I've been reflecting on friendship a lot lately, partly because of literal visitors and partly due to people wandering in and out of my mind from 30 years ago, 20, 10, and dancing up along new people. How do we seek friends, what makes someone special, who gets in. I admit an attraction to misfit toys. I am thrilled to see a cowboy that rides an ostrich, a wind-up mouse at the center of the nesting dolls. I like the people who seem out of place, propping up the wall at parties, the people who laugh a tiny bit louder than they meant and turn purple with embarrassment. The pink fire truck, the bird that swims. I like the people who surprise me with their fearless defiance of convention, even if sometimes it makes them lonely, because they have learned to celebrate what they do rather than fold themselves into someone's expectations. A spotted elephant, a charlie-in-the box. I like people who wear their hearts on their sleeves and people who hold their love so tightly in their mouths that it cuts them on the way out. I find these people, or they find me, and the friendship that results is a mixture of pleasure in the simple things about each other and delight in the oddities that make us misfits. Some of us have not been loved yet. We inhabit the island and find each other and tell each other how we are lovable until we believe it.
To be clear, I get along fine with the toys that come out of the box and look and act like you'd expect, most of the time. But as a dolly for Sue myself, I find it easy to love my fellow misfit toys. And maybe this is the root of one problem you asked me about, and which I am using an American Christmas special to help me answer. I am smart as a whip in many ways but it's hard for me sometimes to tell the difference between the misfit and the broken. A water pistol that squirts jelly is something that doesn't work the way you might expect, but it still works and part of its appeal for me is in the surprise. A boy who is disruptive in school can grow into a man who teaches juggling, helps other children learn to manage their energy. A boat that doesn't float...I say "It's okay, you don't have to float, you can be really good at something else" and I believe that so much that it sometimes takes me a while to realize that while one broken boat might have a hidden compartment for storing treasures, just like a woman could be terrible at giving presents but great at keeping secrets, some broken boats only want to be boats, and they spend their entire time trying to float off the island and sinking and getting rescued and heading back into the water to sink and be rescued again before I finally get it: they are broken. The train with square wheels could have learned to be a story teller, a safe bed for a winged bear, but if all he's going to do is sit around and complain about how he never gets to go anywhere, he's broken. When I eventually figure it out, I'm gone, but sometimes it takes me a while to realize that broken that isn't trying to compensate or repair is ... broken. And then afterwards sometimes it takes me a while to get over my disappointment, for which I must apologize to you, my metaphorical toy friend, as you have never been anything but super fun to play with.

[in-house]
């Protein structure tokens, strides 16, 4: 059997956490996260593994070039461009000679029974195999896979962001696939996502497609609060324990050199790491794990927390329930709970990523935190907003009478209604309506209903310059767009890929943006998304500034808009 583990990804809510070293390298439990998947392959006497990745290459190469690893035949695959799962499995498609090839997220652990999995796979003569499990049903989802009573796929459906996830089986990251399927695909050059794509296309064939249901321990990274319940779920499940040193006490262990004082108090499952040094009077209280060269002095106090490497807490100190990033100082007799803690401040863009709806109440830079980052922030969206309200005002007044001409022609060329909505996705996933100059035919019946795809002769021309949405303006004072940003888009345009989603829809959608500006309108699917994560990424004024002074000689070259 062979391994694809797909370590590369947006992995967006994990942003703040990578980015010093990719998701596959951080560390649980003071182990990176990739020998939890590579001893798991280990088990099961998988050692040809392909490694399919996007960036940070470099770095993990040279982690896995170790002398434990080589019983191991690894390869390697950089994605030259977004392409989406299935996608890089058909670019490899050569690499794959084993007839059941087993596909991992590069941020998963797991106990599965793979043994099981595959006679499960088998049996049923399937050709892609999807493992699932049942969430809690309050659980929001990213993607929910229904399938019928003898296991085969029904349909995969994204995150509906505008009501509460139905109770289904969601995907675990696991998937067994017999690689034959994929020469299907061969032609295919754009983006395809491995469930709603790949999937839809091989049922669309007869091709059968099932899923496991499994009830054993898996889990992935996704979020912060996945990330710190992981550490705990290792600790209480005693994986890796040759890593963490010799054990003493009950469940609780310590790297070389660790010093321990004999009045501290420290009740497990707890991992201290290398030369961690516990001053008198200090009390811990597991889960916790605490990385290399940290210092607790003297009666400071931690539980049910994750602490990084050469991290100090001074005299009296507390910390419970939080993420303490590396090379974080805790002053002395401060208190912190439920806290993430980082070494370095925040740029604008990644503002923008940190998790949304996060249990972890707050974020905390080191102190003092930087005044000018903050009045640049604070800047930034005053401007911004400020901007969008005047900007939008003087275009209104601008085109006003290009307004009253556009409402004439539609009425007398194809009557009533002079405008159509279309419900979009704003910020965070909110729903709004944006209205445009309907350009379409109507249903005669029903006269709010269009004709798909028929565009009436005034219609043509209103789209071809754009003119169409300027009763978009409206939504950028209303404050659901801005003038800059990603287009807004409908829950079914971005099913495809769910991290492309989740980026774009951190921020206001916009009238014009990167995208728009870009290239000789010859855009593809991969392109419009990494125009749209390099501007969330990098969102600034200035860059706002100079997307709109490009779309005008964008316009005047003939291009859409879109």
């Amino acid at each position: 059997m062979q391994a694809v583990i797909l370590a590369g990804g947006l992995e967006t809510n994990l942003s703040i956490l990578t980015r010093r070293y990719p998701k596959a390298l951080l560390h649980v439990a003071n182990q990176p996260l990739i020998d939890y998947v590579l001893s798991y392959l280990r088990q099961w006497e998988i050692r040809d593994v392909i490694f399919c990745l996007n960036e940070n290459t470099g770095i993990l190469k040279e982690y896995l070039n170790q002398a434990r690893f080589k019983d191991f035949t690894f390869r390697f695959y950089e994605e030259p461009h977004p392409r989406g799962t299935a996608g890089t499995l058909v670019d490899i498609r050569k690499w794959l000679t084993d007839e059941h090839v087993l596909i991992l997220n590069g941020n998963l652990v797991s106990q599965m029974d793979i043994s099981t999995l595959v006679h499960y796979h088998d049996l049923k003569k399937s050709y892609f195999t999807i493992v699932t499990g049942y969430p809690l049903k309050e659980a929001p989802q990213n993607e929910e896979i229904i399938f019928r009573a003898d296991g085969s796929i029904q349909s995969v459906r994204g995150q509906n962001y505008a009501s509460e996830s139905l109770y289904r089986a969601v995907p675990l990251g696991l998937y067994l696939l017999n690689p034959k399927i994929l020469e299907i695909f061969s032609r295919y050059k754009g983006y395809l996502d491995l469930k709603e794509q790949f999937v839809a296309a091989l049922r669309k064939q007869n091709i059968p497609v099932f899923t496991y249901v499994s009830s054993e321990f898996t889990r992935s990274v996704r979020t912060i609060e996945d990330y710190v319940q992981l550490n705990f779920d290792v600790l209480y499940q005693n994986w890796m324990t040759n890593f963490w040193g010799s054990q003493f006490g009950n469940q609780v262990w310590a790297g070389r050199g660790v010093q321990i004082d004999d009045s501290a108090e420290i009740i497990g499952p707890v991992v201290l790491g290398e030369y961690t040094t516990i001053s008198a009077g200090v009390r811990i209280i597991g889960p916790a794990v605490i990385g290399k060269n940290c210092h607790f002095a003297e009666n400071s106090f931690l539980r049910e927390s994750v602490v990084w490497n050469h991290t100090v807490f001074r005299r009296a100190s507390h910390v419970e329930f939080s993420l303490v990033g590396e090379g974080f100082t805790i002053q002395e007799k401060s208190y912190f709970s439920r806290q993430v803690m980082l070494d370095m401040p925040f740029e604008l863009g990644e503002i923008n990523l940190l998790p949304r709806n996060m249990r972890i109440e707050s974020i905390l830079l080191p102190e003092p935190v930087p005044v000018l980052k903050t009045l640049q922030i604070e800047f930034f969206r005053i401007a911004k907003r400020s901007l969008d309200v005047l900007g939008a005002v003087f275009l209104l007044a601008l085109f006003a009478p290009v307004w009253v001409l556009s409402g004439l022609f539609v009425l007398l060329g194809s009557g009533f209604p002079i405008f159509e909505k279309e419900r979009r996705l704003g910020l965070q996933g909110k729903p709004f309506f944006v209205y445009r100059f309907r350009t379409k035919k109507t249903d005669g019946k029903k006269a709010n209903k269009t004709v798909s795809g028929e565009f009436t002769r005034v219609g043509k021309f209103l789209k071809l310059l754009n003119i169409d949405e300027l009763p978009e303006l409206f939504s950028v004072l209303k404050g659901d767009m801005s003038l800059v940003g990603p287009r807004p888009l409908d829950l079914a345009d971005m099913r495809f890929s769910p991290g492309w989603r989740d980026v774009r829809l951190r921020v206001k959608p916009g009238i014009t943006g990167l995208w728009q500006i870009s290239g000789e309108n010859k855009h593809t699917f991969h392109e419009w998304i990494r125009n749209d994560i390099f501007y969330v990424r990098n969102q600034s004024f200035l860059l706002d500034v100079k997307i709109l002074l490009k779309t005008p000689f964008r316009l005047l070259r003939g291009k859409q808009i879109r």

It feels like some kind of torture, some kind of crazy cruelty so perfect it would have to be planned. First, for one marvelous measure of time you glide across the globe of your mind, the depths of the oceans and the peaks of the mountains all equally beautiful and rich. Then it starts, and the pain pulls you so far into yourself you can't imagine a world beyond your skin and you reel inside this wail and claw, wish you believed in prayer so you could pray for it to be over but you have no breath to pray with anyway. It ends when it ends and you gasp out of it and shake your head and count your fingers and toes and blessings and make jokes, as you do. Then it sucks you in again, you blacken every thing on your mind's horizon and take a deep breath because it will surely be your last, this one, and you fall and you fall. With the distance you can manage, you try to be scientific and measure the pain on scales, measure the blood, measure the tears, try to put words on it, try to stay silent, try anything. And then it's over. You're losing your mind probably. In the sweet breaks between, you scour the internet, take online tests, talk to friends, change your diet, put on warm sweaters and take them off again in endless cycles, suck the sweetness and softness out of what you have by questioning why it isn't like that all the time, why the bitter and sharp tear. You assign yourself stoicism, after all you were the one who sliced through and set fire, and why not continue but then when the pain is there you remember that you cried then, too. Count your blessings. Count the people who have it worse. Count the length of the pause. Count how far you have come, how much less far you have to go. Count on your strength.